I guess I thought the reasons to be appalled at the terror futures market thing were self-evident and would surely cut across ideological lines, but apparently not. So: it may have been effective as a predictive tool, in a general statistical kind of way I’m in no way qualified to judge that, but it’s not really the point. And I wasn’t especially concerned about the point Josh Marshall raised, that terrorist groups could use it as a way to profit from their own activities, since anyone who made too accurate a prediction/bet would clearly receive a visit from the FBI soon thereafter.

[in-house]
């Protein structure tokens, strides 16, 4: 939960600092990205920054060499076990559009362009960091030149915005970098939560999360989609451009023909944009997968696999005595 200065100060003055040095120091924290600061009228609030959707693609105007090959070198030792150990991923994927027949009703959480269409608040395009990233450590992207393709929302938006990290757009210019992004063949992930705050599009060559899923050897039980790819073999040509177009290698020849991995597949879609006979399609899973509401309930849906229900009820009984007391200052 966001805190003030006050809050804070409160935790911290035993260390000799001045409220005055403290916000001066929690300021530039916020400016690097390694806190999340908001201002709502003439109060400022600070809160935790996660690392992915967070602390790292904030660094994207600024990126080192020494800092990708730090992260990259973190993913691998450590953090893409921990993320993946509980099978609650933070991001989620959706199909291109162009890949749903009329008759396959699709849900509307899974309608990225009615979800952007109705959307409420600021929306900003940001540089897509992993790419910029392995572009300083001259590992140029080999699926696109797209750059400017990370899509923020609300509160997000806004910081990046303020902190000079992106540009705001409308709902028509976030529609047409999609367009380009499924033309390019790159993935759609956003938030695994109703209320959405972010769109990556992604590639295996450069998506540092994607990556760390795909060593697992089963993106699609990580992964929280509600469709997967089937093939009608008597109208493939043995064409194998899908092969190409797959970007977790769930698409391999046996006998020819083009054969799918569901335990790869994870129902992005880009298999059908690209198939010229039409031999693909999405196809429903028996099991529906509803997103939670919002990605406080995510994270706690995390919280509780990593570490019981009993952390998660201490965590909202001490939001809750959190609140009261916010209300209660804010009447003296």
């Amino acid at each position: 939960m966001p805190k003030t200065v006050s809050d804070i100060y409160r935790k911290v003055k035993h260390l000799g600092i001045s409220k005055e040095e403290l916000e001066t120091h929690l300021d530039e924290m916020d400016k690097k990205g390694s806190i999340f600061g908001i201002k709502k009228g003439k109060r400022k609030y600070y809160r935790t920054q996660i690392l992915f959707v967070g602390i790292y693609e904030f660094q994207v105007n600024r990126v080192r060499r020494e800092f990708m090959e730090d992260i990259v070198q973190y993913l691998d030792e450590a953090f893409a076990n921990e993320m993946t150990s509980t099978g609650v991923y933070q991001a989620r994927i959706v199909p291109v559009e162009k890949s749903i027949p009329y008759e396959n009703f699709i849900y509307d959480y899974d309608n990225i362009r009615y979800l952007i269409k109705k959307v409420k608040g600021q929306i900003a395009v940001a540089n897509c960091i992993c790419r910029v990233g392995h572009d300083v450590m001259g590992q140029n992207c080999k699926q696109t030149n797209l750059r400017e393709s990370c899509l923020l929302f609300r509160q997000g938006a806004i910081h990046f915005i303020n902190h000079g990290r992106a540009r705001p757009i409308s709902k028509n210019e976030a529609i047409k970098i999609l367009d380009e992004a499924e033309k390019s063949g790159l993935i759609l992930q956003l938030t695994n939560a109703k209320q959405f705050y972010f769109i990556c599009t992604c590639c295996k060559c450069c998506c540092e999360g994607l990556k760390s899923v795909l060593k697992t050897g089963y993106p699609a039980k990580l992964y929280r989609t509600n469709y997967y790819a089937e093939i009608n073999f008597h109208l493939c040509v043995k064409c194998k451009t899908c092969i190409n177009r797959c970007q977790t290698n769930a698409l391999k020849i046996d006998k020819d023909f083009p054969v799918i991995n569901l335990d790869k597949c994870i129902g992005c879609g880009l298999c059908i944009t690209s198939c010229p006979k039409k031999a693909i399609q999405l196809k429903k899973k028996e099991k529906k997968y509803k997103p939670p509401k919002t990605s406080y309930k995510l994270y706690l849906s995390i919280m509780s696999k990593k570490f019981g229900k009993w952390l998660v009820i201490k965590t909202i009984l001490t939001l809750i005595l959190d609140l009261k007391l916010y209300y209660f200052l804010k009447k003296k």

No, for me it was the Publisher’s Clearinghouse moment. Imagine if this system had been in place before 9/11: Congratulations, John Public! 3000 people are dead in lower Manhattan and you’ve just won a million dollars!
Anyone not made queasy by that thought is spending a little too much time in a closed feedback loop environment, I think.